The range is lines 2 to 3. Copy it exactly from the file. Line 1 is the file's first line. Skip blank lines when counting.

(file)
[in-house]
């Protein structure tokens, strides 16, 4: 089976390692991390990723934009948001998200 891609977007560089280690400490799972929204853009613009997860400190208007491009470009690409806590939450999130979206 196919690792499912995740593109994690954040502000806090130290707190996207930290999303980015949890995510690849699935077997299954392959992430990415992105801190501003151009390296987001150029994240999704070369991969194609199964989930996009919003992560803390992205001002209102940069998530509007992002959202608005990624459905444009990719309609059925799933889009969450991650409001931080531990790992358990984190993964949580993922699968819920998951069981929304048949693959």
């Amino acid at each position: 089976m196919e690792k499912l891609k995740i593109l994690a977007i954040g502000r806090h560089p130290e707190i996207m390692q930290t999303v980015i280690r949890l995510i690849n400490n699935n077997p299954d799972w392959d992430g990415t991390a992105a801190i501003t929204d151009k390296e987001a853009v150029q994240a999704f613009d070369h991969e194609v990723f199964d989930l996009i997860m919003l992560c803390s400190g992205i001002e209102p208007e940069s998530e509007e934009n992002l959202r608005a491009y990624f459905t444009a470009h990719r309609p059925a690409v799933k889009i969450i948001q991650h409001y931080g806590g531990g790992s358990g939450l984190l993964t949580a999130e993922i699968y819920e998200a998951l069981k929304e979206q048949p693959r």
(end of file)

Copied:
């Protein structure tokens, strides 16, 4: 089976390692991390990723934009948001998200 891609977007560089280690400490799972929204853009613009997860400190208007491009470009690409806590939450999130979206 196919690792499912995740593109994690954040502000806090130290707190996207930290999303980015949890995510690849699935077997299954392959992430990415992105801190501003151009390296987001150029994240999704070369991969194609199964989930996009919003992560803390992205001002209102940069998530509007992002959202608005990624459905444009990719309609059925799933889009969450991650409001931080531990790992358990984190993964949580993922699968819920998951069981929304048949693959």
């Amino acid at each position: 089976m196919e690792k499912l891609k995740i593109l994690a977007i954040g502000r806090h560089p130290e707190i996207m390692q930290t999303v980015i280690r949890l995510i690849n400490n699935n077997p299954d799972w392959d992430g990415t991390a992105a801190i501003t929204d151009k390296e987001a853009v150029q994240a999704f613009d070369h991969e194609v990723f199964d989930l996009i997860m919003l992560c803390s400190g992205i001002e209102p208007e940069s998530e509007e934009n992002l959202r608005a491009y990624f459905t444009a470009h990719r309609p059925a690409v799933k889009i969450i948001q991650h409001y931080g806590g531990g790992s358990g939450l984190l993964t949580a999130e993922i699968y819920e998200a998951l069981k929304e979206q048949p693959r």